Thursday November 14th


It has taken five-and-a-half months, but I have finally sent my new book 50 YEARS OF SCOTTISH FOOTBALL to the printers. It amounts to 308 pages, plus a cover, and for a flavour of its contents I suggest you read the previous entry for October 18th.   Chosing a title and sub-title is tricky; you want something that can be picked up on internet searches, but at the same time a bit humourous and stylish.  For a front cover sub-title, I have settled on “From Baxter to Balde, from The Beatles to Bankruptcy.”  My mate Charlie came up with the best suggestion, but I’m not sure “50 Shades of Green and White” would have given the correct impression of its contents. May I suggest you buy it and see ?



Saturday November 9th


A long detour on the road from Kirkcaldy to Norwich, to re-instate my complete set of Northern Premier League grounds, with a visit to Bridlington, where Scarborough Athletic are the lodgers.  They were playing Chasetown, and after a slow start the match developed into an interesting encounter.  Bridlington Town’s ground must be one of the best in the Northern Counties East, with a pitch-long grandstand, one third of which is covered terracing, a small cover behind one goal, and a curious plastic-topped cover in the middle of the main terracing.   It looked like a supermarket trolley shelter. There was a good crowd, the majority desperate to see their club back in Scarborough.  Sadly, my main memory from the visit to this very pleasant ground is that someone nicked a cover from one of the wing mirrors of my car, parked in the club car park.



Saturday November 2nd


Spoiled for choice in Junior matches in Fife this afternoon, and after much debate settled for Ballingry Rovers v Sauchie.   I was at the Scottish Junior Cup tie between the sides last season, and according to the excellent match programme Ballingry have only one player still at the club.  That’s what happens when someone throws a bit of money at a club, then, when the results don’t come, walks away.  The half-time scoreline was 3-0 to Sauchie; on chances, it should have been 6-3 to Ballingry.   I decide that the match is over, and drive to Kelty for the second half of their game against Lochee United. It was the right decision - the final score at Ballingry was 8-0.  Kelty Hearts were 1-0 up when I arrived, and ended comfortable winners by 3-0.  They looked like a decent, settled team.



Friday November 1st


The Queen’s Park Football Club Society is 100 years old, and had a Dinner to celebrate.  I was a substitute speaker, and had the pleasure of talking about the Society’s history.  I’ll write something about it in a forthcoming edition of Scottish Football Historian; it’s a fascinating story.  It was a lovely evening, in the company of real football fans and several famous names from Queen’s Park’s past, all of them extremely warm, friendly and courteous.  In many ways, it was a reminder of what football used to be like.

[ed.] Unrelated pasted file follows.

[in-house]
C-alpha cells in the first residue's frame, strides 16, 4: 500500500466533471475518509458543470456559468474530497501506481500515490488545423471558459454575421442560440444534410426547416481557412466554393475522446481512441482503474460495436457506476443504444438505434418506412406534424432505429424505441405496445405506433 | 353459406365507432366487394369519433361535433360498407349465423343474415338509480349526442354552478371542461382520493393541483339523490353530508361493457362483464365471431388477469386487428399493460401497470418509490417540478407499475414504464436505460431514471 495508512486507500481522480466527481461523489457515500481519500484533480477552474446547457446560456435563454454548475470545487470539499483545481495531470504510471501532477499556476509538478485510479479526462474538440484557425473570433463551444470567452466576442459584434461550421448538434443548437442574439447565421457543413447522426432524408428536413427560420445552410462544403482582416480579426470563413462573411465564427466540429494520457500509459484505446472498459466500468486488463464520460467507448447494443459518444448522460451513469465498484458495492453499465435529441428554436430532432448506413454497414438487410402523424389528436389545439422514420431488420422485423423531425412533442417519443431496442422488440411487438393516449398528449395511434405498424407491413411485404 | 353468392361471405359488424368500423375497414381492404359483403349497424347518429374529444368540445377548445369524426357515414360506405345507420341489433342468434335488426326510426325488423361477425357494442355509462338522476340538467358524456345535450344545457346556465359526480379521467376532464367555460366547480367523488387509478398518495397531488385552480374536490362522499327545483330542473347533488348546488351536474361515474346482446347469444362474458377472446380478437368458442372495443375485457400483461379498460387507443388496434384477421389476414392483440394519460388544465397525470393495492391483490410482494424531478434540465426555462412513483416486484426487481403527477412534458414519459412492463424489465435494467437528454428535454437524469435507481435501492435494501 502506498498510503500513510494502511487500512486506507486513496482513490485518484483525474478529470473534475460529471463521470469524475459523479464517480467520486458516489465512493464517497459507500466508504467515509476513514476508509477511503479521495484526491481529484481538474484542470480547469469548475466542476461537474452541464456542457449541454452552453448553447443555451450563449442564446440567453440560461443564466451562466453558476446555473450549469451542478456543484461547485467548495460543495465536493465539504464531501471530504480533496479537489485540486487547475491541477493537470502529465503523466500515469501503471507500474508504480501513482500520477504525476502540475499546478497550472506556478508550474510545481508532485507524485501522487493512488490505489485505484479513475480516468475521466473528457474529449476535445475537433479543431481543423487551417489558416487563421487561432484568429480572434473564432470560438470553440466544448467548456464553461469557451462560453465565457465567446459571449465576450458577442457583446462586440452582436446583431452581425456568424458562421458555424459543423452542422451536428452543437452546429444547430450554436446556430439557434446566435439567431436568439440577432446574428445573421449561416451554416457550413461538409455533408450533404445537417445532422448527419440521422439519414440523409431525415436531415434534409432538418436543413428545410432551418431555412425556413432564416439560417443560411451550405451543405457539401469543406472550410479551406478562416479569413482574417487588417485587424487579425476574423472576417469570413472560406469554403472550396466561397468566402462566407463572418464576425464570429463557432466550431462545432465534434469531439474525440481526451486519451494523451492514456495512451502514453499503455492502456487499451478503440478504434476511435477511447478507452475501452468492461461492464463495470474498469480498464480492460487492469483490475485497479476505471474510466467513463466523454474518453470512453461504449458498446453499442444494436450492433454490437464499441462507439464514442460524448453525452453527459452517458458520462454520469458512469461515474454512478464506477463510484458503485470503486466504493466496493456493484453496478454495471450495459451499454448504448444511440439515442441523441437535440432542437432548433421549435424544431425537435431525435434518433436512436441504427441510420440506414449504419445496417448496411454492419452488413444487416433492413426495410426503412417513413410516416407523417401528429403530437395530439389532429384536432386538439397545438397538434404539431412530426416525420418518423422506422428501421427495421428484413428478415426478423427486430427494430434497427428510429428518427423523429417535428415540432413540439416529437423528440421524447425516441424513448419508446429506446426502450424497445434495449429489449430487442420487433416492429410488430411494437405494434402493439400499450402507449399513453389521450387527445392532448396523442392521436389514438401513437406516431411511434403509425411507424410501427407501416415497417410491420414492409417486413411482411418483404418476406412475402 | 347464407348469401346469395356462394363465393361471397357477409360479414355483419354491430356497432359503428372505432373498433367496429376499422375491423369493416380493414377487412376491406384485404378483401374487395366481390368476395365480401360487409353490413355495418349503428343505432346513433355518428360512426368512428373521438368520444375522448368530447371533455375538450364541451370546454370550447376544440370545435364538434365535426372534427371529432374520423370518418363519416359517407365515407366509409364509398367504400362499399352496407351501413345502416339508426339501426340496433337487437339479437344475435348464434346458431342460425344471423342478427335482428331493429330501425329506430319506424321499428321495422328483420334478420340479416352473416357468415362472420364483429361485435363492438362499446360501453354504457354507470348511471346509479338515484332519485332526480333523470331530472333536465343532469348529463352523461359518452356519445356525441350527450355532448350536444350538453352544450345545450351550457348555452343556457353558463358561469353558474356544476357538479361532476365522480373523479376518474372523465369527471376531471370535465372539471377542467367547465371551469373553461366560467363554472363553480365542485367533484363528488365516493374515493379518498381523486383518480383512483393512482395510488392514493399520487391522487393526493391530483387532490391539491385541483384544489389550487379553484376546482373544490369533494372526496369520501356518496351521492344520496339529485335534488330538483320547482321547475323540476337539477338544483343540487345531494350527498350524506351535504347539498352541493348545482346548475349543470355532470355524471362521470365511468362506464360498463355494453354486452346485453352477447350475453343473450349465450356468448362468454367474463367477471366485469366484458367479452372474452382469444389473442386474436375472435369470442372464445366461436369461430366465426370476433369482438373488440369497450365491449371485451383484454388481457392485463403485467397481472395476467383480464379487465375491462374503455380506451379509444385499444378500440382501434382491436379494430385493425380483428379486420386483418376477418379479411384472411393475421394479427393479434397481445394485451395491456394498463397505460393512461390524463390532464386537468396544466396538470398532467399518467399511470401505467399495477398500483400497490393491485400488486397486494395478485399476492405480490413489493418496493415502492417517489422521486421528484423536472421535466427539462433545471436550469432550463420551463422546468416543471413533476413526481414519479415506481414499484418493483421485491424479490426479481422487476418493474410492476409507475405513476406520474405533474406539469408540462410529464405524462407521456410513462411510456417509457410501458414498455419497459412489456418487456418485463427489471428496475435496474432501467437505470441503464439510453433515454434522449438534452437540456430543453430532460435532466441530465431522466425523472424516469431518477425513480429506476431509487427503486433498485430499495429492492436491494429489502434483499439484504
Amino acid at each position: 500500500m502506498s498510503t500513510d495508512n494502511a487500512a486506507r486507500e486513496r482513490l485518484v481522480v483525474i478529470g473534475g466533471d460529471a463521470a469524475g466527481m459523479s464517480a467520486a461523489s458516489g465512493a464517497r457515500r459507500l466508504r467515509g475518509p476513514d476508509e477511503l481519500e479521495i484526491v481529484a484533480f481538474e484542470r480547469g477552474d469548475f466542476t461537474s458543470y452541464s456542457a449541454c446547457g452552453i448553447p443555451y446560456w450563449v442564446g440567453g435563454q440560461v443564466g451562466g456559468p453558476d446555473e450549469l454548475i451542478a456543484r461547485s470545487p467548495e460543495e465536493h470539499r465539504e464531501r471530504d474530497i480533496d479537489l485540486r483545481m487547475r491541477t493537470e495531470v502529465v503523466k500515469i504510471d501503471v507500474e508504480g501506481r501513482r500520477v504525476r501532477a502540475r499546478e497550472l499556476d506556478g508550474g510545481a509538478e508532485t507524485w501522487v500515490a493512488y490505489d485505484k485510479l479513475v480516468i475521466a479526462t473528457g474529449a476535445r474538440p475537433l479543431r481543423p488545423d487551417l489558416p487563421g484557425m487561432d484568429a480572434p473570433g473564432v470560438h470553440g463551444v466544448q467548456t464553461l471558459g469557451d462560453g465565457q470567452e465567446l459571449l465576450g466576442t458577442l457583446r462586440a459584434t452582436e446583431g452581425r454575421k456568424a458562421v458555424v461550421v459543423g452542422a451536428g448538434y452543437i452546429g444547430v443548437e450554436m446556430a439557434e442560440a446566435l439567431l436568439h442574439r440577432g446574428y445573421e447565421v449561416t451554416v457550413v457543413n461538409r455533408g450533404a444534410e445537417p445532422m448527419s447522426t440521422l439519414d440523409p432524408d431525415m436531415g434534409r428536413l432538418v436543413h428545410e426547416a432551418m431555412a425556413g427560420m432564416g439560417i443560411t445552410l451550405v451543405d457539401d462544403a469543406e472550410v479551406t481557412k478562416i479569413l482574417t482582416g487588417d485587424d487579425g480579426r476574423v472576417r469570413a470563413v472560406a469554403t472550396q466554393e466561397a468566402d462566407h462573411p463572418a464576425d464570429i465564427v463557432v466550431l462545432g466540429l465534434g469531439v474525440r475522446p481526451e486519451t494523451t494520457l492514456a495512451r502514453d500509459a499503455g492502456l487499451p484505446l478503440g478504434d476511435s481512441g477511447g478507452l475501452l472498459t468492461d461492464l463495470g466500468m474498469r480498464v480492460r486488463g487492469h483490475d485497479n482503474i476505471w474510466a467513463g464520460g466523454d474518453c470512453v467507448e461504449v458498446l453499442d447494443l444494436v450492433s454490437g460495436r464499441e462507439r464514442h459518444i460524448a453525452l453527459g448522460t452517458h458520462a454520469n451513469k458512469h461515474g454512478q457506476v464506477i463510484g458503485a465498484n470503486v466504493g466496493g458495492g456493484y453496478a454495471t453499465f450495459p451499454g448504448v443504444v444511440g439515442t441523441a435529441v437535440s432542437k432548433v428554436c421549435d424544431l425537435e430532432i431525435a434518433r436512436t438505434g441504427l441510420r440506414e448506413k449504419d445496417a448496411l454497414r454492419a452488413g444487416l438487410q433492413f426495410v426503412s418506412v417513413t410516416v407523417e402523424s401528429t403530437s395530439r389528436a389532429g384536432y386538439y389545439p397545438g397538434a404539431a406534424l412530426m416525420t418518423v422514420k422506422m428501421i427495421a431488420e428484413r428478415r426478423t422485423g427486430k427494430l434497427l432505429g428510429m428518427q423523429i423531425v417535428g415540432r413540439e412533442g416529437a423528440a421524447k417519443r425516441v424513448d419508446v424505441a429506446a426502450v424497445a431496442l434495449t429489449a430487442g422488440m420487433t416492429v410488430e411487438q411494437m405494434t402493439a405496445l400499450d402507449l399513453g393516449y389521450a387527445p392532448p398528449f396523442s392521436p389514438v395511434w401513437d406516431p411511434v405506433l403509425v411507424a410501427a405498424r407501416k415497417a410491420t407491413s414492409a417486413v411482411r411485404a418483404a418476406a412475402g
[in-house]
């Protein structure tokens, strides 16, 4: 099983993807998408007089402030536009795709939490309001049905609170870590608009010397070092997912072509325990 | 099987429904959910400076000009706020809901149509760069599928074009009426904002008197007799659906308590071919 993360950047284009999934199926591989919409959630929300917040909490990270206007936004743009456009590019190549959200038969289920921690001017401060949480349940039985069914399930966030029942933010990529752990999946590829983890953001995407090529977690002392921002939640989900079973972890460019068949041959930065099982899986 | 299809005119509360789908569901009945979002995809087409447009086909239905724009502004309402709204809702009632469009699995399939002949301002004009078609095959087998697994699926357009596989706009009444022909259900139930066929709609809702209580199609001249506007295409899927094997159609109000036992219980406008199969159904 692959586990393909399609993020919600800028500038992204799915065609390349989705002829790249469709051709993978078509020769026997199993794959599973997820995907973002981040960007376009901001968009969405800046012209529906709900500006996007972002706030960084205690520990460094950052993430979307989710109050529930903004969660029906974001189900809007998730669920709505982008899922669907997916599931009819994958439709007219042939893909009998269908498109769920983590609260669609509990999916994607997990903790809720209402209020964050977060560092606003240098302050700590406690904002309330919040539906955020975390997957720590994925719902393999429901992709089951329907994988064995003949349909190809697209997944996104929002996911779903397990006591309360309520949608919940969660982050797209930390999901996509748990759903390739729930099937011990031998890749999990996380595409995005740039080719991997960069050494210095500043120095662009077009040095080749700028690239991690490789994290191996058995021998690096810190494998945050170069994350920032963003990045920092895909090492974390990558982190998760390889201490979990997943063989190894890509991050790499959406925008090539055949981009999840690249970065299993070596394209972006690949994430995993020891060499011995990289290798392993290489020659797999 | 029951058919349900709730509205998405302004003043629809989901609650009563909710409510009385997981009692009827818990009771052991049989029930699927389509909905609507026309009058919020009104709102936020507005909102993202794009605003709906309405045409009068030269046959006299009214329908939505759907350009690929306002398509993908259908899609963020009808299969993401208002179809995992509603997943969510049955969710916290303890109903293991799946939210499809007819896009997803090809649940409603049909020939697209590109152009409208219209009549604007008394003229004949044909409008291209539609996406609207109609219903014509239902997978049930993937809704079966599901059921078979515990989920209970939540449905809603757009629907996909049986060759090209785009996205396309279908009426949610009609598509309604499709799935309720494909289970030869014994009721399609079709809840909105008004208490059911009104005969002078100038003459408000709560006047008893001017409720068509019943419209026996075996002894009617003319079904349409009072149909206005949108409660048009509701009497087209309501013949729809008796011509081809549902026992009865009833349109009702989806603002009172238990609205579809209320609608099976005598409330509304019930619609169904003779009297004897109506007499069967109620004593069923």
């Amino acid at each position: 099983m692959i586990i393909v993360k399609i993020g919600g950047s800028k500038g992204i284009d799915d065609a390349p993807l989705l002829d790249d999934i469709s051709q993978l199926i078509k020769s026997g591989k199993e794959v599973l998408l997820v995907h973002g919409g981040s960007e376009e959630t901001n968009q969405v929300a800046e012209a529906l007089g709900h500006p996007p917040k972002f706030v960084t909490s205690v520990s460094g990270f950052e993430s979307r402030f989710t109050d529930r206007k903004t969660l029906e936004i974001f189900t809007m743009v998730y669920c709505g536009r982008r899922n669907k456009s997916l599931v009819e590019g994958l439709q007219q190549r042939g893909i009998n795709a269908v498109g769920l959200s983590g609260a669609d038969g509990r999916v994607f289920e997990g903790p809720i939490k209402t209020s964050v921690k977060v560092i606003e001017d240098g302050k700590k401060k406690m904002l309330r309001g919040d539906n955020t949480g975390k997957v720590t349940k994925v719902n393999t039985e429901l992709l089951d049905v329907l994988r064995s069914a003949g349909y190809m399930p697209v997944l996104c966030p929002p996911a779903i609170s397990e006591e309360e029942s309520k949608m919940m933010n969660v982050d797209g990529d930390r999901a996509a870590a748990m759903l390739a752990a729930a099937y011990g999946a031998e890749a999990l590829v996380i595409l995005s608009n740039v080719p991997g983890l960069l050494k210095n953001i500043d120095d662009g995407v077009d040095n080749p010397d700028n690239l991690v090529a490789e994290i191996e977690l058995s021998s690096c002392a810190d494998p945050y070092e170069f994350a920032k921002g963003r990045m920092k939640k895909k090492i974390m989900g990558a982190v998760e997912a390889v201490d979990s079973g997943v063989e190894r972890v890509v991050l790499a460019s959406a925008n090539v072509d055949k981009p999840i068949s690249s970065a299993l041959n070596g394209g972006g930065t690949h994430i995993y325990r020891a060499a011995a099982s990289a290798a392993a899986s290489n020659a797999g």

Wednesday October 30th


Motherwell v Aberdeen, League Cup quarter final at Fir Park, and an excellent turnout from both sets of supporters, helped by the sensible admission prices of £12 and £6.   The match was dire ; correction, both teams were dire.  Ball control and passing were awful, tactics went out the window and the ball was hoofed up the park, and the players didn’t look fit. This was second against third in the top division in Scotland!   I was not looking forward to extra time when Aberdeen scored two late goals.  Another first half sending off - see below.



Tuesday October 29th


Stirling Albion v Albion Rovers in a ??? Division match (fourth, I think, but it’s called League Two). A cracking match between two keen, fit and enterprising teams, spoiled for a while by a first half sending off. By the letter of the law, the referee got it right, but the dangerous tackle seemed to be more clumsy than malicious, and it was not a dirty match. The visitors changed their tactics to try to hang on to a point and only came out again after Stirling eventually scored a second goal.  Referees should do everything they can to keep 22 players on the field, to ensure an even contest for the paying spectators. Do you think they are told this by the growing ranks of their administrators and coaches ?



Saturday October 26th


Fifty years to the day after my grandfather took me to my first football match (Raith Rovers 1 Alloa 2 on 26th October 1963), I took my two grandchildren to Raith Rovers 2 Morton 1. Rovers have started the season well, in League and Cup, but have yet to convince that they are set for honours.  Morton have hardly kicked a ball since they put Celtic out of the League Cup, and looked to have earned a point with a battling performance, until Rovers’ scored a slightly undeserved winner in the third minute of injury time.  It spoke volumes for their grit and determination, but it was a cruel blow to Morton. Apart from the main stand, the ground is much-changed from my first visit half-a-century before, but the attendance hasn’t - 40 less than in 1963.   Then, the club was part-time. Now, it has to fund full-time players on gates hovering around 1,500.